All Our Representatives Are Currently Incompetent

March 9, 2001

I’ve been on hold for over a year. I don’t mean that literally. The average on-hold call, with music that ranges from classical to cloying, and the regular interruptions of a recorded voice that says, "Please continue to hold. Our customer service representatives have an office bet going to see how long you’ll wait for one of them to be of no help whatsoever" lasts about seven minutes. There are 525,600 minutes in a year. Considering the number of times I’ve been put on hold, I think it’s probably a conservative estimate to say that, totalling up all those minutes, I’ve spent at least a year with a phone pressed against my ear waiting to talk to someone who was flipping burgers yesterday and who, by the end of the week, will be stocking grocery store shelves.

You’d think that with that amount of time I could have accomplished a lot. It’s been said that a thousand monkeys in a room with a thousand typewriters will eventually produce the works of William Shakespeare. I’ve had a whole year, and access to a computer during that time, so I should at least have produced the works of John Webster. The shocking thing is I’ve accomplished nothing. No one can do anything while on hold because you’re always waiting for the music to stop and someone at the other end to pick up. And I’m not sure that a thousand monkeys with a thousand typewriters will really accomplish any more than I have. There’s a lab in northern England that has been testing this theory. I’ve called to find out what the results are so far, but they’ve got me on hold.

Enjoy this week’s offerings.


A major research institution has discovered the heaviest element known to science. This startling discovery has been tentatively named Administratium {Ad}.

This new element has no protons or electrons, thus having an atomic number of 0. It does, however, have 1 neutron, 125 assistant neutrons, 75 vice neutrons and 111 assistant vice neutrons, giving it an atomic mass of 312.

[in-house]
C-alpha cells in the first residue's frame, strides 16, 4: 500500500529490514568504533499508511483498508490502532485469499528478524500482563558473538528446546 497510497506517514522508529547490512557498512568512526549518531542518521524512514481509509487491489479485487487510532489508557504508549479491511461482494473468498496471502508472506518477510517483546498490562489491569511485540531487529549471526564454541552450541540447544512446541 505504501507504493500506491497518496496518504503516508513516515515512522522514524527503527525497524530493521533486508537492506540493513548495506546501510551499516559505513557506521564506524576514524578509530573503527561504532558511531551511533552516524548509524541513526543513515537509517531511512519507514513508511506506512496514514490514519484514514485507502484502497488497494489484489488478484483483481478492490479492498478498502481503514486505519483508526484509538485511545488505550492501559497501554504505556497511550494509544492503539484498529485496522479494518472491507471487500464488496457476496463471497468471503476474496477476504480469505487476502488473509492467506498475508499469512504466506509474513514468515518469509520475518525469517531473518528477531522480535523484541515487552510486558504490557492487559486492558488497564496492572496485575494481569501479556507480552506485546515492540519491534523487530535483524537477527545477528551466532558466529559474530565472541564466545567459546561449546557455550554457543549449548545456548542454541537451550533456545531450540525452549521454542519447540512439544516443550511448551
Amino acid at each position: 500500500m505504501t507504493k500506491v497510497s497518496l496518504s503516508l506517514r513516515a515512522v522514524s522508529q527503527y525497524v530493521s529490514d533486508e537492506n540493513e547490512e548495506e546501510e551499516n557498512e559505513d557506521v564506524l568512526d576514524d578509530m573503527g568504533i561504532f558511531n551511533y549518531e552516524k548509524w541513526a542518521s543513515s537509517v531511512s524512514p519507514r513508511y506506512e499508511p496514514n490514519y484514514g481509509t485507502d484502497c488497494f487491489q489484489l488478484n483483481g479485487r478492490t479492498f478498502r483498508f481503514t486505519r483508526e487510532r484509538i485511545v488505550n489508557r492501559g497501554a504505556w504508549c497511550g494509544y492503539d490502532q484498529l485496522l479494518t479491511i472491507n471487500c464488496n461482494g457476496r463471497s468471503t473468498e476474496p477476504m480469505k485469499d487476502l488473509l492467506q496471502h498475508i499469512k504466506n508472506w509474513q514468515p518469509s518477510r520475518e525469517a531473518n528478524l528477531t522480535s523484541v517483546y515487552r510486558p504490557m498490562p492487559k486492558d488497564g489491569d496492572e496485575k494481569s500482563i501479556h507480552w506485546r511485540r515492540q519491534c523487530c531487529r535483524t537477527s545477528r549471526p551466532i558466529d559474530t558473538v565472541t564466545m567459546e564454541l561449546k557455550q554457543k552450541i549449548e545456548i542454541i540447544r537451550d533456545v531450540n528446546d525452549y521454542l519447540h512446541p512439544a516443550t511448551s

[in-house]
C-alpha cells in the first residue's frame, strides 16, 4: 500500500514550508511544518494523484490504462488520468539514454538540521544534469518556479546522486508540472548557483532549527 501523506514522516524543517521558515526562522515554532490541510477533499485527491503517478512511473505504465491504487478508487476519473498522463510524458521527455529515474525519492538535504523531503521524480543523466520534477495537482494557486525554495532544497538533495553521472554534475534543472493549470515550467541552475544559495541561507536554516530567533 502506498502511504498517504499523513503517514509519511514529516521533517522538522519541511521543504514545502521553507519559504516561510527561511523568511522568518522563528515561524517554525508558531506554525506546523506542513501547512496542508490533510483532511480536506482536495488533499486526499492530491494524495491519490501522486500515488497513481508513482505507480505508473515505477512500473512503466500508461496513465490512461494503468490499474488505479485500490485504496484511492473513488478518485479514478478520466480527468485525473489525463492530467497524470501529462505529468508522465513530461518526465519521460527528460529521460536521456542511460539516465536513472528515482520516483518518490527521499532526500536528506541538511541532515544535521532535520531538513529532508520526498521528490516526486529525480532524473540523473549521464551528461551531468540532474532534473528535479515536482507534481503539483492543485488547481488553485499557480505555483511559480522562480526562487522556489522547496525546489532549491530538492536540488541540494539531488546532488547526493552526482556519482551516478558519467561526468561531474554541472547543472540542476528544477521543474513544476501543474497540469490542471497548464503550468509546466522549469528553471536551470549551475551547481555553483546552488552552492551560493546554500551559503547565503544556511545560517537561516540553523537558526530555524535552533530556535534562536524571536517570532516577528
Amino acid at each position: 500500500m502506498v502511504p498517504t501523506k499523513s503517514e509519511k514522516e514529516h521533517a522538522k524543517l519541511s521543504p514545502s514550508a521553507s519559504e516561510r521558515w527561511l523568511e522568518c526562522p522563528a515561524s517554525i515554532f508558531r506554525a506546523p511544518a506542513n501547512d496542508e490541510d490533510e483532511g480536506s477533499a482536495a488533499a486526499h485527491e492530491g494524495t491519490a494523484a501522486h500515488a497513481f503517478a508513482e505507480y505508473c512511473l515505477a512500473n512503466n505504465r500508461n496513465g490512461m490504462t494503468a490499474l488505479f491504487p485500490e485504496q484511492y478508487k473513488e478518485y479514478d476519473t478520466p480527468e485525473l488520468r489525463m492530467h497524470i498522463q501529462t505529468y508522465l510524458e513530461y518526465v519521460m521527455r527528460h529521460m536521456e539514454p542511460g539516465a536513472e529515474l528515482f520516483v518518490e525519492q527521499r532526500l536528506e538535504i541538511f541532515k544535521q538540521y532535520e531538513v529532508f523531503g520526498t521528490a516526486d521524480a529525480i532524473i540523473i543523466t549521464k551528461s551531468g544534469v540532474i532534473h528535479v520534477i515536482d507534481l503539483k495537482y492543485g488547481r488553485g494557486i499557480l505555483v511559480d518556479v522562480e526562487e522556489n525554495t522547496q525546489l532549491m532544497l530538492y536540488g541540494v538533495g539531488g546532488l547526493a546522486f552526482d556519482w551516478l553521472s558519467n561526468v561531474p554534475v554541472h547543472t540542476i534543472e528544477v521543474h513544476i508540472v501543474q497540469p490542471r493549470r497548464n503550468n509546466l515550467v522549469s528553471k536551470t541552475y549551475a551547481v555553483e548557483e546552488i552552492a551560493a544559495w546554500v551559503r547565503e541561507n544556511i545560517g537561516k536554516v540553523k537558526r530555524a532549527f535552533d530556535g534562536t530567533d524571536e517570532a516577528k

These 312 particles are held together by a force called morons, which are surrounded by vast quantities of lepton-like particles called peons.

Since it has no electrons, Administratium is inert and difficult to observe directly. However, it can be detected as it impedes every reaction with which it comes into contact. According to the scientists who discovered it, a very minute amount of Administratium causes one reaction to take over four days to complete when it would normally take less than a second.

Administratium has a normal half-life of approximately three years. It does not decay as other elements in this reactive category do, but instead undergoes a reorganization in which a portion of the assistant neutrons, vice neutrons, and assistant vice neutrons exchange places.

In fact, an Administratium sample’s mass will actually increase over time, since with each reorganization, some of the morons inevitably become neutrons, forming new isotopes. This characteristic of moron promotion leads some scientists to believe that Administratium is spontaneously formed whenever morons reach a certain quantity in concentration. This hypothetical quantity is referred to as the "Critical Morass." You will know it when you see it…

Facebook Comments

Leave a Comment

Your email address will not be published. Required fields are marked *

CommentLuv badge